Governors of several northeast and mid-Atlantic states are developing a regional gas tax to fund mass transit, electric-vehicle charging, and other transportation changes designed to cut auto emissions.

But they're not calling it a regional gas tax—instead, it's being described as a cap-and-trade plan for motor vehicle carbon emissions.

The idea is to combat some of the rollbacks the Trump administration has made on auto emissions standards and efforts to curb climate change.

The tax would apply to gas and diesel fuels with exemptions for boat and jet fuel.

The plan being considered by Connecticut and 11 other states and the District of Columbia charges for emissions while slowly lowering emission limits over 10 years, beginning in 2022.

Greenhouse Gas Model

The program would be modeled after the Regional Greenhouse Gas Initiative, an effort by Connecticut and eight other eastern states to cap and reduce CO2 emissions from power plants.

Under the regional gas tax plan, the 12 states and D.C. would raise their gas tax at the same time and by the same amount.

The revenue would be used to combat climate change. Uses include investing in mass transit and electric-car charging.

One issue the states must resolve is how the revenue will be shared.

Gov. Ned Lamont supports the concept, a spokesperson said.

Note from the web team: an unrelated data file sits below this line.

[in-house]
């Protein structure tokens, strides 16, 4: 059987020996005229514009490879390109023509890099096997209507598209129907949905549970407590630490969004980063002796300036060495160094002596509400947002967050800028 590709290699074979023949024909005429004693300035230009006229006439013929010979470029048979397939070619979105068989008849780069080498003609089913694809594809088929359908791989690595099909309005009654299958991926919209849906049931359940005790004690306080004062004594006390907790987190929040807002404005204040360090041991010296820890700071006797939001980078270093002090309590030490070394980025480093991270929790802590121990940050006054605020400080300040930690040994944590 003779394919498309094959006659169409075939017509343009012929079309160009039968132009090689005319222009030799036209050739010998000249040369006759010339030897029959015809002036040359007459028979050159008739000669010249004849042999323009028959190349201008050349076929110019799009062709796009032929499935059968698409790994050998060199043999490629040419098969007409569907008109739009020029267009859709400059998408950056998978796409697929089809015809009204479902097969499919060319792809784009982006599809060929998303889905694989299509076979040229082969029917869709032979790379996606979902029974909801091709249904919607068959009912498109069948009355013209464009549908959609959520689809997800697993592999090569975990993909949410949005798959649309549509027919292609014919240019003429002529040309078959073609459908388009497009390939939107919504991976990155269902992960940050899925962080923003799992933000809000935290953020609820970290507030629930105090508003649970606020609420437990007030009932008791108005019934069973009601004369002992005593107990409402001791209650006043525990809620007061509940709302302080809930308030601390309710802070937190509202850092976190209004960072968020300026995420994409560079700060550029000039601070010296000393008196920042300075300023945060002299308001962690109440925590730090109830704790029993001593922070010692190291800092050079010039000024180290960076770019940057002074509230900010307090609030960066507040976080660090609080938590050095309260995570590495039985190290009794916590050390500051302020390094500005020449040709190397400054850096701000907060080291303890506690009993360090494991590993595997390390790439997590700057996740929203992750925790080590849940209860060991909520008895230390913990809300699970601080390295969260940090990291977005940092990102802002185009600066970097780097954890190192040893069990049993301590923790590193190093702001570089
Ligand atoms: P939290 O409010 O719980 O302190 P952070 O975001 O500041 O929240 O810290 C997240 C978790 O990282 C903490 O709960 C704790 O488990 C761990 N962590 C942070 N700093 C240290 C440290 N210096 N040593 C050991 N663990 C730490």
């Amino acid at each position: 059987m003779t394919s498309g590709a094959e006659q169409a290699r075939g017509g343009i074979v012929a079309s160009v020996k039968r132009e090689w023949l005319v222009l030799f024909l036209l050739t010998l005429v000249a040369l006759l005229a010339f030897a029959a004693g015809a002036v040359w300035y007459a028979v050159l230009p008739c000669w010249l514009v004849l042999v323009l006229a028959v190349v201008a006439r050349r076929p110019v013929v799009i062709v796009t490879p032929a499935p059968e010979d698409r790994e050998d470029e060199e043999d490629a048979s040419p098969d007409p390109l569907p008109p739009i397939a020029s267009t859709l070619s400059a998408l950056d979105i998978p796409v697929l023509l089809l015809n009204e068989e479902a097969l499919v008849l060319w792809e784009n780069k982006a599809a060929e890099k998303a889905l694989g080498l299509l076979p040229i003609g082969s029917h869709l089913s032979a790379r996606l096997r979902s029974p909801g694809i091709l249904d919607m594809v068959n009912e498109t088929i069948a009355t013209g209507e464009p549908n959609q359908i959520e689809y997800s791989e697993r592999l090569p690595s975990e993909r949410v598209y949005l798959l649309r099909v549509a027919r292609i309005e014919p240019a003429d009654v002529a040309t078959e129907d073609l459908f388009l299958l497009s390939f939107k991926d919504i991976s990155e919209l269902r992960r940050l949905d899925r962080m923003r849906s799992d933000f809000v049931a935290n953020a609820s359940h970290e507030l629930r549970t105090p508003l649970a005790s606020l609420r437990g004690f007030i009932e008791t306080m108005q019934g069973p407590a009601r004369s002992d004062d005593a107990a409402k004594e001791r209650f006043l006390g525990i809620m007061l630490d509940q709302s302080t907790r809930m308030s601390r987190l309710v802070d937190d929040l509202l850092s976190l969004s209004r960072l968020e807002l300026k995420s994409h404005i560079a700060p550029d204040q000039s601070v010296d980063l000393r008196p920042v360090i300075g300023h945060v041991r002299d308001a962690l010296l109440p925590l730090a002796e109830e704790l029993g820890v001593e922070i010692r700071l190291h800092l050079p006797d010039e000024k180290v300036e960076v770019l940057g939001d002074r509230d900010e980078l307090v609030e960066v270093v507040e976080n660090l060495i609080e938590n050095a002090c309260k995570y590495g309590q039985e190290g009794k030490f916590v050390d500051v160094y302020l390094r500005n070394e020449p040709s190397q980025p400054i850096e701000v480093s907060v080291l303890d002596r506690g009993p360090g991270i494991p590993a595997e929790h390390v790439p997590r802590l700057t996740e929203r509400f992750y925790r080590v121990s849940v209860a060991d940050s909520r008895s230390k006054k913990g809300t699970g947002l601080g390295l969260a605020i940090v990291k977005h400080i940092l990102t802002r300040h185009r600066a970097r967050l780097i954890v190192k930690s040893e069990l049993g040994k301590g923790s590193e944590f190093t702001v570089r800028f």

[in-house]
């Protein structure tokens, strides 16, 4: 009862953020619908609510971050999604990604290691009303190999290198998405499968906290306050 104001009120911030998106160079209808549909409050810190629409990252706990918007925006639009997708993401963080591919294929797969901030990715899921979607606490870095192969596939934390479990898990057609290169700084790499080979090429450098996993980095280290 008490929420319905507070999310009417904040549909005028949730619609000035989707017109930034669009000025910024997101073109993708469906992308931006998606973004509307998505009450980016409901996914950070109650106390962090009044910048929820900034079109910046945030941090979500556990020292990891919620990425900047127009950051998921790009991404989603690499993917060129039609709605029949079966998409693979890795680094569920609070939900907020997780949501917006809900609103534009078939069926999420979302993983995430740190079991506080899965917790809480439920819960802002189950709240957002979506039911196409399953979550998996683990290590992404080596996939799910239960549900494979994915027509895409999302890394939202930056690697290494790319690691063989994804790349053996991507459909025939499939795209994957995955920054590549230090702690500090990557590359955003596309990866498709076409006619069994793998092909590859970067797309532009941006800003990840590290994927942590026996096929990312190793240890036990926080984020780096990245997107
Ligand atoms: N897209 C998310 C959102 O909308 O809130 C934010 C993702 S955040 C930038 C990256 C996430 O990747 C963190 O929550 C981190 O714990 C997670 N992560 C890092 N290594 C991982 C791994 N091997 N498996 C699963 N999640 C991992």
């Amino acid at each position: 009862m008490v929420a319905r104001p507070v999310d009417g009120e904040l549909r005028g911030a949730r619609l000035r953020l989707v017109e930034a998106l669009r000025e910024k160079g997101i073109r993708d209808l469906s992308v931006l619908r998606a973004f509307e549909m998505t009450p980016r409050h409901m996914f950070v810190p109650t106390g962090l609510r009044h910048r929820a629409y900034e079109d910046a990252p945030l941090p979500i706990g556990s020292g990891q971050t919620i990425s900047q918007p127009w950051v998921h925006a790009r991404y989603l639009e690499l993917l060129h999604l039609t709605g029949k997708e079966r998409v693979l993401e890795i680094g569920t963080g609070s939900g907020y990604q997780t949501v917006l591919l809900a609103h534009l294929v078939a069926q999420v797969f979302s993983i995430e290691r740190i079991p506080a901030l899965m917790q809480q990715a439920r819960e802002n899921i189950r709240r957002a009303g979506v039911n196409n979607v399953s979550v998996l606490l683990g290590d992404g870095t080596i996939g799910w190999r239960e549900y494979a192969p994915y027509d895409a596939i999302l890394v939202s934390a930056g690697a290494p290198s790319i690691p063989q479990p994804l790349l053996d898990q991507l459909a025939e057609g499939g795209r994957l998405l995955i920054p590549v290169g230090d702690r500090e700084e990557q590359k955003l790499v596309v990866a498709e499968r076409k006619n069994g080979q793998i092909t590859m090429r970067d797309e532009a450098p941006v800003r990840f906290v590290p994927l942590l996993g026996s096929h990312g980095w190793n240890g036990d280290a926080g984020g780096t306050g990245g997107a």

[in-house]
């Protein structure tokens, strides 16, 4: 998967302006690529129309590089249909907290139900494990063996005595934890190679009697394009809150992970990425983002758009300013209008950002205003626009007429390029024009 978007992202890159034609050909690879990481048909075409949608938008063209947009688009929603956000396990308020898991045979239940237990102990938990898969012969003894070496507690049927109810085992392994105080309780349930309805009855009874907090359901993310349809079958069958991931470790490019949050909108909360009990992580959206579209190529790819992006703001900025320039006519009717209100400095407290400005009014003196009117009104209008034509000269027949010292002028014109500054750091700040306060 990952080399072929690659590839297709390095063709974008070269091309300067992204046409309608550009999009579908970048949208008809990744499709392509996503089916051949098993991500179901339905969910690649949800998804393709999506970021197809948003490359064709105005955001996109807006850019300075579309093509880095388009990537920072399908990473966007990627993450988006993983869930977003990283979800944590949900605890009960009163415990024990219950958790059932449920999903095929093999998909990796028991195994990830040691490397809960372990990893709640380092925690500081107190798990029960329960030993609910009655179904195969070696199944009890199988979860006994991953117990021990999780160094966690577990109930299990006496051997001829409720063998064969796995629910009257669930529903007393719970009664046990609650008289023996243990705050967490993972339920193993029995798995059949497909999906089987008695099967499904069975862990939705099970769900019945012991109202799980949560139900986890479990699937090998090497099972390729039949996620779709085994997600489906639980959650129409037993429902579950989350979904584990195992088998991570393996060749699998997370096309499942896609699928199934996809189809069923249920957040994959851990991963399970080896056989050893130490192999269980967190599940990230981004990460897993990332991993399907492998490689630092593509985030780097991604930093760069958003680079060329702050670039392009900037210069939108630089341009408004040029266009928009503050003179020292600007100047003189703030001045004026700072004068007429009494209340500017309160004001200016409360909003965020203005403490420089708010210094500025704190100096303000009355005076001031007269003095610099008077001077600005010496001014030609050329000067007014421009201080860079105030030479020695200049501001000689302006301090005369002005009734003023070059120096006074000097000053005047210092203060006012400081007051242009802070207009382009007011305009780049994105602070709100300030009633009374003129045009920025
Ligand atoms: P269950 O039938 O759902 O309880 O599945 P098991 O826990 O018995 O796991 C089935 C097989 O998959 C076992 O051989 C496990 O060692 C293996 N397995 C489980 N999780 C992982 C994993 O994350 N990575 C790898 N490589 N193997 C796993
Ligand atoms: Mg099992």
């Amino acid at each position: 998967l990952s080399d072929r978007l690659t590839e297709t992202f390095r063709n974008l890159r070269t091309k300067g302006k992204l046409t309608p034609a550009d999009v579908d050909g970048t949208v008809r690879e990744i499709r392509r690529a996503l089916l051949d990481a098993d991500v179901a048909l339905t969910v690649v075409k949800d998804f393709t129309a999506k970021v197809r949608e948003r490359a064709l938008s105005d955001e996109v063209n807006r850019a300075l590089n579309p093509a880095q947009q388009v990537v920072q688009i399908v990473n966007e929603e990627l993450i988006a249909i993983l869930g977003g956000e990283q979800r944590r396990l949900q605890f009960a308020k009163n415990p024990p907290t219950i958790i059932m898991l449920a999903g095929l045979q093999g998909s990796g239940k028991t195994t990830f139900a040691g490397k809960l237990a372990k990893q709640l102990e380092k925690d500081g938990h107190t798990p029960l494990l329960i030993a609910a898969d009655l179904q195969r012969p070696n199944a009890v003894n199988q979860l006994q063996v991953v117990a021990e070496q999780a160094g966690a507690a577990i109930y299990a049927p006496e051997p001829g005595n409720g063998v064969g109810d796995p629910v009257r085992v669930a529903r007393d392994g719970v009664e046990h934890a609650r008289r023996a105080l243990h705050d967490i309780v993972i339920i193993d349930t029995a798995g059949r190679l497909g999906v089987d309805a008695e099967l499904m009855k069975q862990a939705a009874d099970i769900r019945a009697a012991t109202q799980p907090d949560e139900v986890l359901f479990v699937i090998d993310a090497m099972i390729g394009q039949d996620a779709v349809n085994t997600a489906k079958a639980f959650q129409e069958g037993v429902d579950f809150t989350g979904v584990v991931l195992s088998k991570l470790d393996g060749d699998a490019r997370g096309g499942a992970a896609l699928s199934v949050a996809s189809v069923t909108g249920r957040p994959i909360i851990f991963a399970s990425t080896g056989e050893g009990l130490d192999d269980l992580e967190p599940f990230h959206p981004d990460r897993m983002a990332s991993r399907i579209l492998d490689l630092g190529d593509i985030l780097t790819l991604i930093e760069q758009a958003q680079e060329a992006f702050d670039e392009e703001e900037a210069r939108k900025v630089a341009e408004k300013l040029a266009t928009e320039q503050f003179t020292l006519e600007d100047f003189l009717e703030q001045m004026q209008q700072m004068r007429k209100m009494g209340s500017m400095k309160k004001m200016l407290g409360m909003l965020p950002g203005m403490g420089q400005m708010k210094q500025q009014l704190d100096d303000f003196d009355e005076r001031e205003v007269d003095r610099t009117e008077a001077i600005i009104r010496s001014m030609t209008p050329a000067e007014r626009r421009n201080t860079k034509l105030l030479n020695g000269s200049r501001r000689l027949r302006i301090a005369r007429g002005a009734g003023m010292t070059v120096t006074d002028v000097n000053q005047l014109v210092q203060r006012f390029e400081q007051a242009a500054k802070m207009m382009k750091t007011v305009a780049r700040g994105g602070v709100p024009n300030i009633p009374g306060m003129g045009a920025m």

"The governor is serious about confronting the climate challenges we face in a collaborative and responsible way," Max Reiss, the governor's communications director, told reporters.


Deputy House Republican Leader Vincent Candelora (R-North Branford) said a regional gas tax will hit people who can least afford an electric vehicle—the working poor and middle class.

"Middle class and poorer people don't have the financial wherewithal to make that kind of a purchase," he said.

Currently, Connecticut drivers pay a flat, 25-cents a gallon tax, plus a gross receipts tax at the pump that’s based on the wholesale price of gas.

Supporters say the plan's benefits include limiting cost impacts, keeping energy dollars in the 12-state region, and improving public health from reduced emissions.

In addition to Connecticut, states involved are Massachusetts, Rhode Island, Vermont, Maine, New Hampshire, New Jersey, New York, Pennsylvania, Virginia, Maryland, Delaware, and Washington D.C.

For more information, contact CBIA's Louise DiCocco (860.244.1169) | @LouiseDiCocco